We should have a basic income for all and dump the pension nightmare once and for all.

    We should invest in our communities to make them safe spaces for all to enjoy.

    I’m rambling a bit but hope there’s something in there :-)

  4. Raf I must first apologise for my late response. I somehow missed the alert message for your post.

    A lot of points to consider, so I will focus solely on crime. I think it is clear to any thinking person that we are on the edge of a precipice that could lead us down the same track as America. Calls for the routine arming of Police are the precursor.

    Gun crime, drug abuse and violence against women and children has begun rising again. Whilst some of this is no doubt attributable to the recession, there is an uneasy feeling that the Police are losing the battle against really serious crime.

    I can tell you for a fact that huge amounts of Police and Crown resources are poured into prosecuting relatively minor offending because they know they can get convictions of soft targets and keep their stats up. In the meantime drug labs, drunk drivers and knife-wielding gang bangers continue to stalk our streets.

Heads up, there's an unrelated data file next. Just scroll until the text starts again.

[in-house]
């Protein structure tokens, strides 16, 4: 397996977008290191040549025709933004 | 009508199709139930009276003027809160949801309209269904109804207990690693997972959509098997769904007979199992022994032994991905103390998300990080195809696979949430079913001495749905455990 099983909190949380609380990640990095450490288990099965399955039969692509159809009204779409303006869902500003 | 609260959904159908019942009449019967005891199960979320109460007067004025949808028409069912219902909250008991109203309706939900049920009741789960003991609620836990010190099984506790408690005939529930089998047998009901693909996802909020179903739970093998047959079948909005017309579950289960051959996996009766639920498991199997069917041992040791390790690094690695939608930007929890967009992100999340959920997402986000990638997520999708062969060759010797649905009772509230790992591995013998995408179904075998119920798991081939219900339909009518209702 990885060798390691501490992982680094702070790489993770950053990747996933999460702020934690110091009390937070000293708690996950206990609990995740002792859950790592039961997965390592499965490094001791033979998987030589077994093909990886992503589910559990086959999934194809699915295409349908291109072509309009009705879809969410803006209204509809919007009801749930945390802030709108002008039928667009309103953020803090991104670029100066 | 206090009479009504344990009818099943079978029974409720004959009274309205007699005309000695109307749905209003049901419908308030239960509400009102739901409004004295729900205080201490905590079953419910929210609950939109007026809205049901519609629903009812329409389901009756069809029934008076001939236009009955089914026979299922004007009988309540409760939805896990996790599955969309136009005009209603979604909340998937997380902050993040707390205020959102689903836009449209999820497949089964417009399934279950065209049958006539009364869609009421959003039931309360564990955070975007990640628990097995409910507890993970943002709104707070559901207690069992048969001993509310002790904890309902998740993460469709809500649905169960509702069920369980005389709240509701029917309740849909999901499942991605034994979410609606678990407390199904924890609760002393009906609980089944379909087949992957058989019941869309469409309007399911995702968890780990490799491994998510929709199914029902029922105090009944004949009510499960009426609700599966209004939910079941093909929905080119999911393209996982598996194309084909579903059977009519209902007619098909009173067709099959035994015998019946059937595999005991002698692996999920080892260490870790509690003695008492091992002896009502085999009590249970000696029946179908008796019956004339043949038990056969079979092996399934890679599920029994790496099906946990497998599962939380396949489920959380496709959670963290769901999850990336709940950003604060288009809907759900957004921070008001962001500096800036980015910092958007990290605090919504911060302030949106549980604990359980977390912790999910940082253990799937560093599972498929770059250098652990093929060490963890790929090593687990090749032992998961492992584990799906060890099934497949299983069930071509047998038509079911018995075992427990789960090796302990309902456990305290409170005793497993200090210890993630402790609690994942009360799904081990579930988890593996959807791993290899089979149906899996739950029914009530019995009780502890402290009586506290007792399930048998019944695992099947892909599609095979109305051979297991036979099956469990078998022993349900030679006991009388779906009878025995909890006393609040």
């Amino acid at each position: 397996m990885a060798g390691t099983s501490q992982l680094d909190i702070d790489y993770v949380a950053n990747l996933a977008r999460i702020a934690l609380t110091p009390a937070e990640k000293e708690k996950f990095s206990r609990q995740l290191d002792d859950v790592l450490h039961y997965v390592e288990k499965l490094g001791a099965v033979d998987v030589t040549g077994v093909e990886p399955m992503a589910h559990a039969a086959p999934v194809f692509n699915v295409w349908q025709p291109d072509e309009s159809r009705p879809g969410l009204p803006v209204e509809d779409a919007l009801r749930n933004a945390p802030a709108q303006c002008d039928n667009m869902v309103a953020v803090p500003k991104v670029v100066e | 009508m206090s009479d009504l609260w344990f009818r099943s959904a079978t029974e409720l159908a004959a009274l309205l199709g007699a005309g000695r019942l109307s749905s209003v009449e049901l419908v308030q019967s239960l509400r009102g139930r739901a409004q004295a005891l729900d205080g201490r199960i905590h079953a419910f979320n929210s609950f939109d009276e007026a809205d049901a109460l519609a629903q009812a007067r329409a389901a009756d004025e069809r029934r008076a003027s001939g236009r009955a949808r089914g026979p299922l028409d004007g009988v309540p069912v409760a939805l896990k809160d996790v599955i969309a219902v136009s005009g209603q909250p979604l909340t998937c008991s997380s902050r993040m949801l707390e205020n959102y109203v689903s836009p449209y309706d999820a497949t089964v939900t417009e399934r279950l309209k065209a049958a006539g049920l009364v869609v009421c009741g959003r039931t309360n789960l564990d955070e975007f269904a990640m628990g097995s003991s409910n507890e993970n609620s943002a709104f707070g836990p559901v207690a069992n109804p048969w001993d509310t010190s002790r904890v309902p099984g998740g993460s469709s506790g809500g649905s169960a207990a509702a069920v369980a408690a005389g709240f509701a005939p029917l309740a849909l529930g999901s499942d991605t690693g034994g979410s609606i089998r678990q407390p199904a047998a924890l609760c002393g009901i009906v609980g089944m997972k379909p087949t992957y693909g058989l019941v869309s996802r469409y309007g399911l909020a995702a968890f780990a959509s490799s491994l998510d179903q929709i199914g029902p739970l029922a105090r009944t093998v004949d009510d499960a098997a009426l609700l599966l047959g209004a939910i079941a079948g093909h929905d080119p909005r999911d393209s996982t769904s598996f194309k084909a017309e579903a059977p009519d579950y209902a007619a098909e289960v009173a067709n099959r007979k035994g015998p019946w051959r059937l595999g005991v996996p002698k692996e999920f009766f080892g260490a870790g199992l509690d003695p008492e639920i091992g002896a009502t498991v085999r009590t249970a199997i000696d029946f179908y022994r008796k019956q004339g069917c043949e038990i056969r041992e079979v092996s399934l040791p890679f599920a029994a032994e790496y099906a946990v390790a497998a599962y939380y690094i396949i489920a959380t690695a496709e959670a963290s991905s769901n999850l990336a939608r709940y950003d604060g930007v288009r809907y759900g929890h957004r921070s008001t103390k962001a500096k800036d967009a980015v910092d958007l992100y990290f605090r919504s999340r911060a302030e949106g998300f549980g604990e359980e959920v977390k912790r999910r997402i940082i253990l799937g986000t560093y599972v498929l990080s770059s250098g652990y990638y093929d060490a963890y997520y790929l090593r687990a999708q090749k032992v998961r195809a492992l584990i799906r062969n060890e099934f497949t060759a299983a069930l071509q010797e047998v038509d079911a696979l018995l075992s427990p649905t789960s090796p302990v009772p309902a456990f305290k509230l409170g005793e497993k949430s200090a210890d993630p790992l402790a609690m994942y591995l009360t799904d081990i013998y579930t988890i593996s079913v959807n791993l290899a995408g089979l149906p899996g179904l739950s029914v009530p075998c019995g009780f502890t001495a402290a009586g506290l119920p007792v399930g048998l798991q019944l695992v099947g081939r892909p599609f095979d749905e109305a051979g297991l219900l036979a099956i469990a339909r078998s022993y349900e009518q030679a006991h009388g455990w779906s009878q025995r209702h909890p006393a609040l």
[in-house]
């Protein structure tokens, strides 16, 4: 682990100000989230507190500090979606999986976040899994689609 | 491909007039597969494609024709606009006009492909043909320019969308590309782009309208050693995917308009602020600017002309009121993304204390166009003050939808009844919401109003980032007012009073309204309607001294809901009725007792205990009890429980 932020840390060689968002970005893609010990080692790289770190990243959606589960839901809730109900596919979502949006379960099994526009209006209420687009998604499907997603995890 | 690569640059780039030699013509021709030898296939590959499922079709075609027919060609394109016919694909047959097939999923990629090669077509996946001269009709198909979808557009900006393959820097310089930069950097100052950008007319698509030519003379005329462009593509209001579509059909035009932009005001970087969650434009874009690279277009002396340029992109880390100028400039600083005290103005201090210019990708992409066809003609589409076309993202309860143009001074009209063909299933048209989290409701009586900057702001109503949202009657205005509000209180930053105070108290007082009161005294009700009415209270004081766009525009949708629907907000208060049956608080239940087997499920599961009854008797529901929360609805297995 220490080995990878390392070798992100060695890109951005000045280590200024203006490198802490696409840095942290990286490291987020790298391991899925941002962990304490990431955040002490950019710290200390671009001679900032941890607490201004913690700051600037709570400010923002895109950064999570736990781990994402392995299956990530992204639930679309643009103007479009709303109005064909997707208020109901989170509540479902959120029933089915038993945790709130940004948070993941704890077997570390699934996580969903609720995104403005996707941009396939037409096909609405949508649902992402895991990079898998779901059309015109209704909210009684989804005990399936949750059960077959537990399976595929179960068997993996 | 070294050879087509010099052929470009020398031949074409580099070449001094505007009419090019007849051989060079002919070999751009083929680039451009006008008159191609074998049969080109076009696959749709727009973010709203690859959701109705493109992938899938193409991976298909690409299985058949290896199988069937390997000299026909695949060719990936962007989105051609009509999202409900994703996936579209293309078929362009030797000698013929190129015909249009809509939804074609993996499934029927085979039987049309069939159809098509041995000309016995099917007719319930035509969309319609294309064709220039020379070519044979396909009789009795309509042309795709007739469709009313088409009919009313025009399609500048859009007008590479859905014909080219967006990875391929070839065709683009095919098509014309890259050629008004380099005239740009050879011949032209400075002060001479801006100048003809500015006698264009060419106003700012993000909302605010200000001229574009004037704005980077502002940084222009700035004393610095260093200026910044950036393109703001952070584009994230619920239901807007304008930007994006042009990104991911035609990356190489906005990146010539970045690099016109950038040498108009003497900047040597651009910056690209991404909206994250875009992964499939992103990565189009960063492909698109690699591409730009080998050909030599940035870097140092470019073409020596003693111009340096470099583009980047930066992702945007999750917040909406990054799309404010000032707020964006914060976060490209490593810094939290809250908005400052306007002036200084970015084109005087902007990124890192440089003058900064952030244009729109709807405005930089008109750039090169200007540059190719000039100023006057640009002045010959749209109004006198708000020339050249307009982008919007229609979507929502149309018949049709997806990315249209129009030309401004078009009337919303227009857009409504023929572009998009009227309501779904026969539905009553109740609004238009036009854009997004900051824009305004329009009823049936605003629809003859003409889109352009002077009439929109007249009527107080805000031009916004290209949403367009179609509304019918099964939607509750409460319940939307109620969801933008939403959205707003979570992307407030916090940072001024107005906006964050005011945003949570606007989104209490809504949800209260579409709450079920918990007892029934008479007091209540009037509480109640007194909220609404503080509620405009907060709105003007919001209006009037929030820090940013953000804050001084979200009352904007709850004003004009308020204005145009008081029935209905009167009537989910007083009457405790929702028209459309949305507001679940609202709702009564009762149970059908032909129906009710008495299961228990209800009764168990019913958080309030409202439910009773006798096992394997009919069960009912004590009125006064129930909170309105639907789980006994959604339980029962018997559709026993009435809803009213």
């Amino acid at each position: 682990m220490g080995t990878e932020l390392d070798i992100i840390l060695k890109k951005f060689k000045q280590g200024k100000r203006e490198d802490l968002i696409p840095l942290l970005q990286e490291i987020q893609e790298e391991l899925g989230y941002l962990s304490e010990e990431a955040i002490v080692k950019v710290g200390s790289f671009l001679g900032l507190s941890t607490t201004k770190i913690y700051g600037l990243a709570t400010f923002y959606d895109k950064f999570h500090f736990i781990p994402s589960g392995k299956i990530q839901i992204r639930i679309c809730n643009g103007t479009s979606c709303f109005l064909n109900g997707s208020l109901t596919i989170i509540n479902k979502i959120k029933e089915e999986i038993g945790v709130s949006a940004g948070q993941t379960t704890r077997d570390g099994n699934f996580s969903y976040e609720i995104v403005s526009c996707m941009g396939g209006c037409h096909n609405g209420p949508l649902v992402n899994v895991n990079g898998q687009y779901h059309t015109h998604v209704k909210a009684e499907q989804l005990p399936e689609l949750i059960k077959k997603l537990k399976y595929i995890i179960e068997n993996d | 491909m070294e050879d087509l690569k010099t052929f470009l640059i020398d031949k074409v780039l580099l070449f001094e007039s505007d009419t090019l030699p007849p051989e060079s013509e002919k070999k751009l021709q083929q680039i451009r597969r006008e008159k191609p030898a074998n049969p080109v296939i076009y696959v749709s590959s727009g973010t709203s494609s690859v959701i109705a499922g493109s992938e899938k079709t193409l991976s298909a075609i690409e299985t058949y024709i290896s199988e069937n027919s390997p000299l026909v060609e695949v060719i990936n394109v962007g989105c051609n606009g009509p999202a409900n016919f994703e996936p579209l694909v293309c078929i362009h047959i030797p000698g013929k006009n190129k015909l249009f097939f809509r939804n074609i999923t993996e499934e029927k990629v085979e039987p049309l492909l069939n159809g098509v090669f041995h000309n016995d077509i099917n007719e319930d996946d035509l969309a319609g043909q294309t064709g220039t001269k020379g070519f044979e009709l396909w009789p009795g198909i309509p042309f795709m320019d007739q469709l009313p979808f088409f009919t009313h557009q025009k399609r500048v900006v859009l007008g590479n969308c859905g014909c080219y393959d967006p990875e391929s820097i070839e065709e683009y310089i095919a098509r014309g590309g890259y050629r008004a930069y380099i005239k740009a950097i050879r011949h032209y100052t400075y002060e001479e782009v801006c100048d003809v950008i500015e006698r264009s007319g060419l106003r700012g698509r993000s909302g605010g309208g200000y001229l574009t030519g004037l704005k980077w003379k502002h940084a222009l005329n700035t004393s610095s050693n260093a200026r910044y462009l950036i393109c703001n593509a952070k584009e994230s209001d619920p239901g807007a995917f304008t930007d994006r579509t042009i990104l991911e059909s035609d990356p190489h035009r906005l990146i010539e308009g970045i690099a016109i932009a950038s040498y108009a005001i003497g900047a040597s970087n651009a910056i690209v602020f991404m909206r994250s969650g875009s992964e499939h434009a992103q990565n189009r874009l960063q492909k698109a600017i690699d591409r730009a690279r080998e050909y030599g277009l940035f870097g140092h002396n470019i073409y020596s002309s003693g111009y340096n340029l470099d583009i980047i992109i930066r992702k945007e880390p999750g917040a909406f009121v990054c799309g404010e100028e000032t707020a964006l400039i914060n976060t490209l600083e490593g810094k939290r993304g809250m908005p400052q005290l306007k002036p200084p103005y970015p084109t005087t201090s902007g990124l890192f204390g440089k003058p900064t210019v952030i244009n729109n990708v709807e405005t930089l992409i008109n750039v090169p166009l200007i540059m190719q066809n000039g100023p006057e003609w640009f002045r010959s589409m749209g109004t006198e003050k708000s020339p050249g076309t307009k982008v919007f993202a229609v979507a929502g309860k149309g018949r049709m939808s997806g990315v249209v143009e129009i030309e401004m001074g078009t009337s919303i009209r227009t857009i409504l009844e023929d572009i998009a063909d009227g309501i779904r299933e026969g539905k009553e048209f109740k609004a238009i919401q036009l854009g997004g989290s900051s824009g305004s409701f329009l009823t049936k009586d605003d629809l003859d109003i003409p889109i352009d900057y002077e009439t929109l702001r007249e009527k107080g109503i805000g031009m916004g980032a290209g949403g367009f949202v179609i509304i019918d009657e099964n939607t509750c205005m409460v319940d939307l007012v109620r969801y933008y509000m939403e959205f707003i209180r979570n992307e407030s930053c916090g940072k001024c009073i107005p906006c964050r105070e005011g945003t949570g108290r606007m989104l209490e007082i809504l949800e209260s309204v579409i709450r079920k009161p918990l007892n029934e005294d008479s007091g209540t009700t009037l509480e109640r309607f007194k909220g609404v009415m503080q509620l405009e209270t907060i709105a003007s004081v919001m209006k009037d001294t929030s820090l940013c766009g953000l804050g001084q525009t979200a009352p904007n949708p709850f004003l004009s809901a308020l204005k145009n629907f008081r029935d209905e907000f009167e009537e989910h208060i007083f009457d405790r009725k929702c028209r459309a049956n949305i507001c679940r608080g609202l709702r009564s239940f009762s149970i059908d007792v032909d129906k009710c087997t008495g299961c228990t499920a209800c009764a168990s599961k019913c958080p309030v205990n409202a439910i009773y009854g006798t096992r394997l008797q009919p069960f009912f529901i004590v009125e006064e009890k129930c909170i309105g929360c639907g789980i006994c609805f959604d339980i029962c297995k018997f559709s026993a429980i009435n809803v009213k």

If we aspire to improve our society, refocusing onto serious crime would seem like an obvious place to start. In fact, if we actually had a more aspirational approach, we would be teaching children more respect for others and building a healthier social framework for them from an early age anyway.

  5. Yes there’s alot to get through on the subject of vision.

    As for crime i would suggest that it is a function of poor/lack of parenting skills and frameworks. Of course that is related to poverty and general socio-economic status but not exclusive thereof.

    Now in the upcoming budget let’s have a $1bln pump into post-natal child care. parenting courses for all new parents, help with new children (plunket etc) and a real focus on getting it right at the beginning of life rather then spend the rest of it clearing up the mess.

    the best investment we can make is in our children……who are our future.